This is the point where it would be nice to reveal the magic method by which creators of digital content get paid on an open network. There’s not one answer. Some clues to help us along the road? Philip Greenspun’s book was free and digital before I bought the copy that sits on my bookshelf. The 37 Signals book, Getting Real, was sold first as a PDF download, but is also available to read for free online. Here’s another clue, we pay for the container, not the content. It’s the form of the hardback book, not the text it contains. Think about that in relation to the network. You can see the problem.

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Bill Hambrecht, Google & pricing an IPO with a social network

The Google offering happened a while after I left WR Hambrecht + Co, but I can’t believe I never saw this Charlie Rose interview with Bill Hambrecht. It seems like ancient history viewing it now. Looking at the offering price and today’s price one might think the deal was underpriced by the modified dutch auction. As I recall, at the time, many thought the IPO offering price of $85 per share was too high.

Hambrecht’s modified Dutch auction method of pricing IPOs still isn’t understood very well. Basically it’s the idea of the wisdom of crowds (or markets) applied to determining the appropriate offering price for a company’s initial public offering. Think of it like Digg for pricing the initial stock price for a company. It’s a like asking the community of investors what the right price should be— a radical use for a social network.

The method works best when a broad range of people have an opinion on the proper initial price for a company’s stock (a high bid to cover ratio). It doesn’t work very well when the company isn’t well known. In cases like this investors (bidders in the auction) actually have to read the prospectus and attempt to determine a reasonable price. This, of course, is nearly impossible. It would be like trying to rate a new album from a band you’d never heard based on the tax returns of the musicians.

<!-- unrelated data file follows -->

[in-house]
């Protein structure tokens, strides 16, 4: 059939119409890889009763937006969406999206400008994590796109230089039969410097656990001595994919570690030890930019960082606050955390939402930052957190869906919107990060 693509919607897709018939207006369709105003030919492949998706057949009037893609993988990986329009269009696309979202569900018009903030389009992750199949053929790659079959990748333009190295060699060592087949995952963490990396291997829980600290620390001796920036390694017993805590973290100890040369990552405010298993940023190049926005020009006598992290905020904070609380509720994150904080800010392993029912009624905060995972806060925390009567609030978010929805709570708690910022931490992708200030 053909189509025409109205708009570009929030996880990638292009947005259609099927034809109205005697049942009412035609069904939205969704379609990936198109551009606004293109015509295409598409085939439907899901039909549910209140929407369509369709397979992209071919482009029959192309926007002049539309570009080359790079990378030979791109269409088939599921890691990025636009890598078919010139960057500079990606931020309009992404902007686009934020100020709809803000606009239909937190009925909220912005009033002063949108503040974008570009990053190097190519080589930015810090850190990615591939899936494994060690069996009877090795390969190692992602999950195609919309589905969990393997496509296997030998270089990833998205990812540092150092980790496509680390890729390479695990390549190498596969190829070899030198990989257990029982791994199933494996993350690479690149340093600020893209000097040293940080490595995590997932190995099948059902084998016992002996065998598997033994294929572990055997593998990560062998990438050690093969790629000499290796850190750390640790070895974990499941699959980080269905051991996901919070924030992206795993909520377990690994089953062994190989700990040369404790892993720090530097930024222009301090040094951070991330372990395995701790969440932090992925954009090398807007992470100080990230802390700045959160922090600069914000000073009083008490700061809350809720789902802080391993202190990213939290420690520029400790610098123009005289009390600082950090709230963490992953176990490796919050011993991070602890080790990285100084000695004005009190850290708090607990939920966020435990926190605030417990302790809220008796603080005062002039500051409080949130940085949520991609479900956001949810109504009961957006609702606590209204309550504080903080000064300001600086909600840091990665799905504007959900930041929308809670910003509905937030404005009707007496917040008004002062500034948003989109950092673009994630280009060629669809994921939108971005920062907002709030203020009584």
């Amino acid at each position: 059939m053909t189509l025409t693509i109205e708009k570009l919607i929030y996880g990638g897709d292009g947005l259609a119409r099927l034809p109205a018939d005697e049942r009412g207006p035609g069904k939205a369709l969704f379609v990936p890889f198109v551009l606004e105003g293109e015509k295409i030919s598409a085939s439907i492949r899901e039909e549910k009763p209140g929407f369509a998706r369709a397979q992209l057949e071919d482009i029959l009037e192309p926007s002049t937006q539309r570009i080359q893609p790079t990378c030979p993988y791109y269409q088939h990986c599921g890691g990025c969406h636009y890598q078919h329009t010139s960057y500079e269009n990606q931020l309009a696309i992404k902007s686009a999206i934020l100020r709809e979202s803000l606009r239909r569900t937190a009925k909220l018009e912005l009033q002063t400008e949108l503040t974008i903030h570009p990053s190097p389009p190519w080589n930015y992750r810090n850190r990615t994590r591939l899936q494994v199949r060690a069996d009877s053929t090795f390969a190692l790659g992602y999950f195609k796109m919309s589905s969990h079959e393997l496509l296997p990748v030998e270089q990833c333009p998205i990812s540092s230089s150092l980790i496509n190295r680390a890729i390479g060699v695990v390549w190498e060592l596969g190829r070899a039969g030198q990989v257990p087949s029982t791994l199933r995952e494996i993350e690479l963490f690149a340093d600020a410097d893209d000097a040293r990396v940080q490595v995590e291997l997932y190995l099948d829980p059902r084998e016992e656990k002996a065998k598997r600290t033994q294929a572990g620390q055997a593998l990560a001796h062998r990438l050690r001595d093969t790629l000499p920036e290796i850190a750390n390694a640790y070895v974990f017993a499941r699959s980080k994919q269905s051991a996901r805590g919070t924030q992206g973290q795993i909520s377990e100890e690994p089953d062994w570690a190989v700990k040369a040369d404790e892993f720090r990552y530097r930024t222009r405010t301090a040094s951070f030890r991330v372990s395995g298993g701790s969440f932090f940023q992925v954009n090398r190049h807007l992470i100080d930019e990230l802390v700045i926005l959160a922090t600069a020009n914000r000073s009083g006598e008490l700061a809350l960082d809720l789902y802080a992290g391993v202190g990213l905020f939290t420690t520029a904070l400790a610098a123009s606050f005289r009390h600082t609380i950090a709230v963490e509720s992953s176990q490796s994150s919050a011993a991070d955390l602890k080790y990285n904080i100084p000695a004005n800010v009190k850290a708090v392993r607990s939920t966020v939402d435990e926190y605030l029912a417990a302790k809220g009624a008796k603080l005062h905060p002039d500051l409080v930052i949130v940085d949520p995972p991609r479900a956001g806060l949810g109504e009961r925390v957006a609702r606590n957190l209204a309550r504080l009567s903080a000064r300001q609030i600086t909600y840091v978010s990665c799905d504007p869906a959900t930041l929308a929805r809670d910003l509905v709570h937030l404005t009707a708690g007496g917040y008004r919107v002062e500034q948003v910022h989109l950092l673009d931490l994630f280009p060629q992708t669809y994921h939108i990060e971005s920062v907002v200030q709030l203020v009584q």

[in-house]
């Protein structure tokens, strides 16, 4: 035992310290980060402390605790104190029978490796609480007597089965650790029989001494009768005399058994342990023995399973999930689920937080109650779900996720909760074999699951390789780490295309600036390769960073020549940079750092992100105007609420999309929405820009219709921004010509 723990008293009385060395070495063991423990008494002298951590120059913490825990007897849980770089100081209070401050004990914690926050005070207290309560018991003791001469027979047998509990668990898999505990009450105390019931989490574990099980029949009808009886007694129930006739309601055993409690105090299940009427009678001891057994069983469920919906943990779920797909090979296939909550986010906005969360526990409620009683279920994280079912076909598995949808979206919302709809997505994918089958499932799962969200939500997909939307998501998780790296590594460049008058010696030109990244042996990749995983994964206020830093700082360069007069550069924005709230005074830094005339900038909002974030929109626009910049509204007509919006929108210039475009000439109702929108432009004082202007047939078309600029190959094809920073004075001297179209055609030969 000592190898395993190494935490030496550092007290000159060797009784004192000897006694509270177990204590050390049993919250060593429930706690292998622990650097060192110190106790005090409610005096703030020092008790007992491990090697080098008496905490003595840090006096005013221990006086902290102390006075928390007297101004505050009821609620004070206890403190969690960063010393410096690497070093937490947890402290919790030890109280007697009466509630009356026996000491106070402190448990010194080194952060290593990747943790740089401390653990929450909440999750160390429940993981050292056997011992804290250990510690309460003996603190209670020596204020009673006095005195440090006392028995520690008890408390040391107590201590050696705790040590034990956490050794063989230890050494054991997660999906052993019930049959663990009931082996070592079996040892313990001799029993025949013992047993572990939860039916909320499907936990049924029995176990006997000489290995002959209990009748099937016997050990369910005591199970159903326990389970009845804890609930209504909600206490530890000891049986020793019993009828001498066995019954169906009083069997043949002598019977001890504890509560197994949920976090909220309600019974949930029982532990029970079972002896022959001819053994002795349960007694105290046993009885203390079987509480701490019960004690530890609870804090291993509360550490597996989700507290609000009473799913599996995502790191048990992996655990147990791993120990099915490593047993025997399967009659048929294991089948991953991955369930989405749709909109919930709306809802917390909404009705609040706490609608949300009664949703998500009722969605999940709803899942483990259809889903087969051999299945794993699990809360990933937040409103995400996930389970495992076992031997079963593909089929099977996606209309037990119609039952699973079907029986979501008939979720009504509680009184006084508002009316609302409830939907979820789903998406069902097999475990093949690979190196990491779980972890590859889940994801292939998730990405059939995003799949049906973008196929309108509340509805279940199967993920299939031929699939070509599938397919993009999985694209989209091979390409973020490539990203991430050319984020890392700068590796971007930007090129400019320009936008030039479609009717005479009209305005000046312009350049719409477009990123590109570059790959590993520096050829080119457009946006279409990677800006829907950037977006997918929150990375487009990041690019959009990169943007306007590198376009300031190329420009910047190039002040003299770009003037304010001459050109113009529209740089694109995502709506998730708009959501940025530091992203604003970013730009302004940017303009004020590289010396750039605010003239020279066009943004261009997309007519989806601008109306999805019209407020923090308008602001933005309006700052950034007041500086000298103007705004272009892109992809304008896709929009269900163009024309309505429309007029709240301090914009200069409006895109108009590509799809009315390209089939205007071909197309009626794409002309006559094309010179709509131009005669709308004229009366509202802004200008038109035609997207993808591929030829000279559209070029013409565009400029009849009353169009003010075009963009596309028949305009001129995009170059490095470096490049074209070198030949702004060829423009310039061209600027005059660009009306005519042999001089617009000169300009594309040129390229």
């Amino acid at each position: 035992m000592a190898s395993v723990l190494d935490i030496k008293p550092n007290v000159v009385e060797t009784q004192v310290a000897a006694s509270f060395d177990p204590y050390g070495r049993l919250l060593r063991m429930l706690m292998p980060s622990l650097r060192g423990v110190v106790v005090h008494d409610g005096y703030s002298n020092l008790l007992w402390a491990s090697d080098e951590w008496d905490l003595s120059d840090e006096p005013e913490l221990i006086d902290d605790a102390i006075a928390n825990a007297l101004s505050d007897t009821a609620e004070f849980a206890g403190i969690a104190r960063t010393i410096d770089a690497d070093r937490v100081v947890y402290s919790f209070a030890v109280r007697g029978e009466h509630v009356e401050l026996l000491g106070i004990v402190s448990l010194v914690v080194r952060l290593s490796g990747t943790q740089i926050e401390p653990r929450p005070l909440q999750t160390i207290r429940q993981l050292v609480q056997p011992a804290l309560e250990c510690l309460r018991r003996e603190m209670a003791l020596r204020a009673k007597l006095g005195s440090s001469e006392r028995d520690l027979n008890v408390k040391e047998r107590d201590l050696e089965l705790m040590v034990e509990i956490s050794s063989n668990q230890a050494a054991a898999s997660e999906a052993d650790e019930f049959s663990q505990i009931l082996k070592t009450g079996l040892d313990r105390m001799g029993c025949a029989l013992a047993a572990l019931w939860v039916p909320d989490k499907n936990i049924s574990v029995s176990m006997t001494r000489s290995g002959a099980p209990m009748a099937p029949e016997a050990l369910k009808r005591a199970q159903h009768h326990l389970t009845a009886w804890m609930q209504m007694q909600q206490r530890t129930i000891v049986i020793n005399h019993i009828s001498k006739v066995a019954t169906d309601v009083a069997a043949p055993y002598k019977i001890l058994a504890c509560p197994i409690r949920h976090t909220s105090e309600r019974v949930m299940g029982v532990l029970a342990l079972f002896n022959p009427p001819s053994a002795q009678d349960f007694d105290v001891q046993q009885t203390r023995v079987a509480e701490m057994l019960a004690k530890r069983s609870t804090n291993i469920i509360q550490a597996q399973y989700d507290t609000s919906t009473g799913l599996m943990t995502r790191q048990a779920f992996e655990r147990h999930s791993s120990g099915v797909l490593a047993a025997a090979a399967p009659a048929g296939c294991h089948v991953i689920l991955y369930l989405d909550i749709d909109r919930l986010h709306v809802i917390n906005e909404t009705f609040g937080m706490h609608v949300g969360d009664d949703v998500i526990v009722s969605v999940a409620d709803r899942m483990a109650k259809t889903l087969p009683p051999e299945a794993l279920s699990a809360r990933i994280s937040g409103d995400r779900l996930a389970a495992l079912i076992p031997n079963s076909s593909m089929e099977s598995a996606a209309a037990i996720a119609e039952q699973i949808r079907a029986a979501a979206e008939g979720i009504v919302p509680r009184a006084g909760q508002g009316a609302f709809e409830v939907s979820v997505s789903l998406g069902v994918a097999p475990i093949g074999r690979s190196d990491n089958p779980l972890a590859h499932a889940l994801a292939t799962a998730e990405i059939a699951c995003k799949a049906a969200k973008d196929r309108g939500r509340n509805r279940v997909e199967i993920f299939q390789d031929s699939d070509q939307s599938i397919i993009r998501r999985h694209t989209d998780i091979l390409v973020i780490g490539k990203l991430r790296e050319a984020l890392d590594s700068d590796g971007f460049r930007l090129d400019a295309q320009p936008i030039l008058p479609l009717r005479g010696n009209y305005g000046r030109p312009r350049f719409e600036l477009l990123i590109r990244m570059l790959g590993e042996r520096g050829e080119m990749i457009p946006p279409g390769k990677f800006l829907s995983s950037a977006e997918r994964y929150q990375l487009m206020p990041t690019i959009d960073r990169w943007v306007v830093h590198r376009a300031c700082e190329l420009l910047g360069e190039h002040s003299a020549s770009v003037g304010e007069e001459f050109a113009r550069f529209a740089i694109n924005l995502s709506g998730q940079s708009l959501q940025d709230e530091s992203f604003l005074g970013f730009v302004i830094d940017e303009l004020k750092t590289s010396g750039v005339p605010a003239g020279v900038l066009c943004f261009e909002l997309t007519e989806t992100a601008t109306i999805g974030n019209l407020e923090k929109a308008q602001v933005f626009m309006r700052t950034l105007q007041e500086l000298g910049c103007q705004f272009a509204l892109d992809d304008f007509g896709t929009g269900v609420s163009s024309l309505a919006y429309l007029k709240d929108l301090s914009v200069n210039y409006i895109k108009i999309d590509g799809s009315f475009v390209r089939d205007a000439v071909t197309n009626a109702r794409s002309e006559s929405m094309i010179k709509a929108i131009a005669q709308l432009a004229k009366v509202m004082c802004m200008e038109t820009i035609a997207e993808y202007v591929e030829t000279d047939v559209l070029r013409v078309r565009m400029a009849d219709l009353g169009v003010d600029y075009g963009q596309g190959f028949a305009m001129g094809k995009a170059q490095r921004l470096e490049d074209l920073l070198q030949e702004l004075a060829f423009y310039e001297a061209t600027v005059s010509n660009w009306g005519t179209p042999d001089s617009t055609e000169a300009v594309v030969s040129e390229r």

For those in the tech community looking for liquidity events through an IPO (as opposed to acquisition), you’d do well to at least take the time to understand how the Dutch auction works. Back in the day Joe Tennis and I put together a flash animation explaning how Hambrecht’s OpenIPO works. Check it out, it still holds up pretty well.

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Decoding Wall St.’s Analysts: Full of Bull

Full of Bull

Attended a book launch party last night for Stephen T. McClellan‘s Full of Bull. The subtitle of the book is: “Do what Wall Street does, not what it says, to make money in the market.” The crowd was an interesting and lively mix of financial industry folks, artists and people connected to the world of opera. (Stephen’s wife is a painter and worked at SF Opera for many years)

I haven’t read the book yet, but what I gather from Stephen’s remarks, and skimming through, is that he hopes to help people decode the language of Wall Street. As in Lewis Carroll’s Alice in Wonderland, it’s important not to take things at face value. A “buy rating” doesn’t mean buy, and a “hold rating” doesn’t mean hold. A lot of the communication on the Street is through signaling, in the margins, or outside of the official channels. Information asymmetry is the primary method by which money is made. Clarity in communications levels the playing field and destroys perceived advantages. Muddy waters are the natural habitat of the players in financial markets.

As the market enters a period of uncertainty after an extended bull run, it’s good to have books like this to turn to. An investor looking for advice would do well to learn how to converse in the language of the Street before acting on the latest hot analyst recommendation spewing out of a cable news station.

I’ll be reading Full of Bull in the next few weeks, and you should too. Let me know what you think of it.